The only thing more amazing than the fact that the National Pony Express Association reruns the original route each year is that people did this in the 1860s without horse trailers or smartphones.
(Top: Photo at the Schellbourne Pass handoff, courtesy of Wendy Anderson and the NPEA.)
For two years — 1860 and 1861 — the Pony Express was established to get messages from the East Coast to the West Coast of the United States in a record breaking 10 days. By the end of 1861, the US had established a telegraph system that made the daring Express riders obsolete, but a group of horse history enthusiasts aren’t ready to forget the feat that was 19th century bi-coastal mail delivery.
Every June the National Pony Express Association, a group committed to preserving the stories, artifacts and historic locations of the Express alive, put together an amazing team of horses and riders to retrace the old route and ceremoniously deliver a 20 lb. mailbag (known on the trail as a mochilla) from Sacramento, California to St. Joseph Missouri.
There were spotty reenactments over the years, including an epic centennial re-ride in 1960 that included President Dwight D. Eisenhower and the governors of all the Pony Express states, but the annual re-ride was officially started by the NPEA in 1977, and has kept going every year since. They alternate traveling East or West; for the 2014 ride, the riders are headed East, and are already as far as Wyoming in just six days.
Each rider (or group of riders) must first take the original Pony Express oath, and is then charged with taking approximately a 25-mile leg of the journey. Now as it was then, the riders were expected to deliver the mail at all costs, though the dangers of isolation, thirst, trail robbery, and murder are much less a concern today!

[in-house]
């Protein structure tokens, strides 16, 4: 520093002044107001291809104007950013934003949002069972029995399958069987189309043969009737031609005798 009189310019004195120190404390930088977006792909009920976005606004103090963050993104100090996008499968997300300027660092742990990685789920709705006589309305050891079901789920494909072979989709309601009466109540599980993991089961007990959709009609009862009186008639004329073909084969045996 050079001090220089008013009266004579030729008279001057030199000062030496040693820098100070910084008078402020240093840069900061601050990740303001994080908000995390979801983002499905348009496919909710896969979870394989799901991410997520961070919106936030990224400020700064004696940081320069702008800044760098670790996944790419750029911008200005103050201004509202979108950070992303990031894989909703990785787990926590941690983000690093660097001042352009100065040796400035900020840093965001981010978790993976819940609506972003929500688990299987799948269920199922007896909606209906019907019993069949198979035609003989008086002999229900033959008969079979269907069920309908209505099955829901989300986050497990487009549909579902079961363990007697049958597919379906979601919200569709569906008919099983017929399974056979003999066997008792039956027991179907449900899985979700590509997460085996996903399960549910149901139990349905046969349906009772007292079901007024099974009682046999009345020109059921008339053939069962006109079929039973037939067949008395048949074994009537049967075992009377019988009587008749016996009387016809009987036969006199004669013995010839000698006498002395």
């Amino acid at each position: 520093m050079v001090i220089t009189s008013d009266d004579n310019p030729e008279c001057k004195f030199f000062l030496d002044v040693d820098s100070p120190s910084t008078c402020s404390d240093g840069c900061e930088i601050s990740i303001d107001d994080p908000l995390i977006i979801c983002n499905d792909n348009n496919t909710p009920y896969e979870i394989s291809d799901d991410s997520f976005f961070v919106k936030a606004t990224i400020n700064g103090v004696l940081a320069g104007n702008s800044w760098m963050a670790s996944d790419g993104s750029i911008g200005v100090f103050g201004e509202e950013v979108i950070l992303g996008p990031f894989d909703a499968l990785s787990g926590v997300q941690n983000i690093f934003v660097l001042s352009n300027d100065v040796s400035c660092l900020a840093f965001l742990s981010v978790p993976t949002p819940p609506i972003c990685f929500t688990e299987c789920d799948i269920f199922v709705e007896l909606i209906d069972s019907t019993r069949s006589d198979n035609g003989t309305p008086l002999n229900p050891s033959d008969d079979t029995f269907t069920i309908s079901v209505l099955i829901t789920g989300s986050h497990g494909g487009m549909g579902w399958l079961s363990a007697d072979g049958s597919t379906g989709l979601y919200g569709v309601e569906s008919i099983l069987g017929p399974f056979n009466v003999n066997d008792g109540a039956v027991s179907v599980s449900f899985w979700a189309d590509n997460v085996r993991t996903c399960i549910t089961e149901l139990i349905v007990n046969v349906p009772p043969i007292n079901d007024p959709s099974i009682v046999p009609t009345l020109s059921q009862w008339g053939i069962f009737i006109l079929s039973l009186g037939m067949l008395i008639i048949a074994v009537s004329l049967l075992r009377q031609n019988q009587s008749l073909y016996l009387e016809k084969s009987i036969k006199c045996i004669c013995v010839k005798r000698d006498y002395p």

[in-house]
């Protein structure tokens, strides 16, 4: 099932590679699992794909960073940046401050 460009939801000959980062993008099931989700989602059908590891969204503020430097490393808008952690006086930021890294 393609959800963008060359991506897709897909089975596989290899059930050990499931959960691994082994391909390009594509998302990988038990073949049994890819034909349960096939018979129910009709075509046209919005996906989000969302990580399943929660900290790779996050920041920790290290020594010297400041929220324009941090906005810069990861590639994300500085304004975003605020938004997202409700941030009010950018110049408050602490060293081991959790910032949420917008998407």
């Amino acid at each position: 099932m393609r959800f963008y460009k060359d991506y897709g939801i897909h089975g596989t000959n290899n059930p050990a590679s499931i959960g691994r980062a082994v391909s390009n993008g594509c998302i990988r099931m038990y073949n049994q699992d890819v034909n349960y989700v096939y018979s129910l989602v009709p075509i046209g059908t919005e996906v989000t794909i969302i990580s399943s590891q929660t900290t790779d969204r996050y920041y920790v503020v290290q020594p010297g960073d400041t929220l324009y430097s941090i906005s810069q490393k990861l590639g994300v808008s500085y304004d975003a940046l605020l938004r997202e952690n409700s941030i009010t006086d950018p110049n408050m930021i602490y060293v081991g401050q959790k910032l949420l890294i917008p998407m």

Thanks to carefully planned hand-offs, the mochilla is traveling 24 hours a day. They are currently ahead of schedule by a few hours, and will arrive in St. Joseph in just over four days from now, June 10. The schedule is set to match the phases of the moon, so that night riders have as much natural light as possible during their adventure.
You can track the riders’ amazing reports and updates from the trail by visiting The Pony Express Home Station, which has already seen some hairy moments in the form of spider bites, confusing maps, flat tires, and bucking broncos. But as the riders say, that’s all part of the fun! Or, if you live near the Pony Express route, you will find meeting point locations and schedules on the site to see the action firsthand.
Many thanks to the National Pony Express Association and Tom Crews for their help with this story, and for keeping Horse History alive.